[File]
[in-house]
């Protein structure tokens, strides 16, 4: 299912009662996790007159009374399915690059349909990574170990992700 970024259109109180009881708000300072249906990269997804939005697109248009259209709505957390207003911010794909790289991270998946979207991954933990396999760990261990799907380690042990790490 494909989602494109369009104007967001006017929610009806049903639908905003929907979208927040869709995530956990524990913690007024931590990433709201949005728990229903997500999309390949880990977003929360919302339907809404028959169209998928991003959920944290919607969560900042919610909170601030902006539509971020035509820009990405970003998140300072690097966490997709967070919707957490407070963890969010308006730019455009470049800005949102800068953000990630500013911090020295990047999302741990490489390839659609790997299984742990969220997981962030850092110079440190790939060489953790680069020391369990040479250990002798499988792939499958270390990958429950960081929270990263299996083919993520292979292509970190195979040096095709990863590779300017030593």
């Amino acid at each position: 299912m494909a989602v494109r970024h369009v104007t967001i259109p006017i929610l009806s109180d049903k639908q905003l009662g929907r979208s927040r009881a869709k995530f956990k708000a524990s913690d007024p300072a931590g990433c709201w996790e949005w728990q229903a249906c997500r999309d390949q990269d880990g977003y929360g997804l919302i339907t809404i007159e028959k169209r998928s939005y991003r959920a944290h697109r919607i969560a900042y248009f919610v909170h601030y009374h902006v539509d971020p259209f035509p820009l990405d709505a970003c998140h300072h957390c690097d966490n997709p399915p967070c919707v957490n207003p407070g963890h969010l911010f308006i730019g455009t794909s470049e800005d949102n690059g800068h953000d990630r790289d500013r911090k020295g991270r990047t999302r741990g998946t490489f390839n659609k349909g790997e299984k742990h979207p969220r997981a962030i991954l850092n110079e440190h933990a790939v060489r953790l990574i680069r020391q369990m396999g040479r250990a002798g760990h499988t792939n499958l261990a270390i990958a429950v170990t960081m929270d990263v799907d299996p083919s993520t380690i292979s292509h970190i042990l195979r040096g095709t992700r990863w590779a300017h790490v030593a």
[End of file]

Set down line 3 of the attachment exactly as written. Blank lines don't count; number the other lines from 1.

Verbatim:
């Amino acid at each position: 299912m494909a989602v494109r970024h369009v104007t967001i259109p006017i929610l009806s109180d049903k639908q905003l009662g929907r979208s927040r009881a869709k995530f956990k708000a524990s913690d007024p300072a931590g990433c709201w996790e949005w728990q229903a249906c997500r999309d390949q990269d880990g977003y929360g997804l919302i339907t809404i007159e028959k169209r998928s939005y991003r959920a944290h697109r919607i969560a900042y248009f919610v909170h601030y009374h902006v539509d971020p259209f035509p820009l990405d709505a970003c998140h300072h957390c690097d966490n997709p399915p967070c919707v957490n207003p407070g963890h969010l911010f308006i730019g455009t794909s470049e800005d949102n690059g800068h953000d990630r790289d500013r911090k020295g991270r990047t999302r741990g998946t490489f390839n659609k349909g790997e299984k742990h979207p969220r997981a962030i991954l850092n110079e440190h933990a790939v060489r953790l990574i680069r020391q369990m396999g040479r250990a002798g760990h499988t792939n499958l261990a270390i990958a429950v170990t960081m929270d990263v799907d299996p083919s993520t380690i292979s292509h970190i042990l195979r040096g095709t992700r990863w590779a300017h790490v030593a």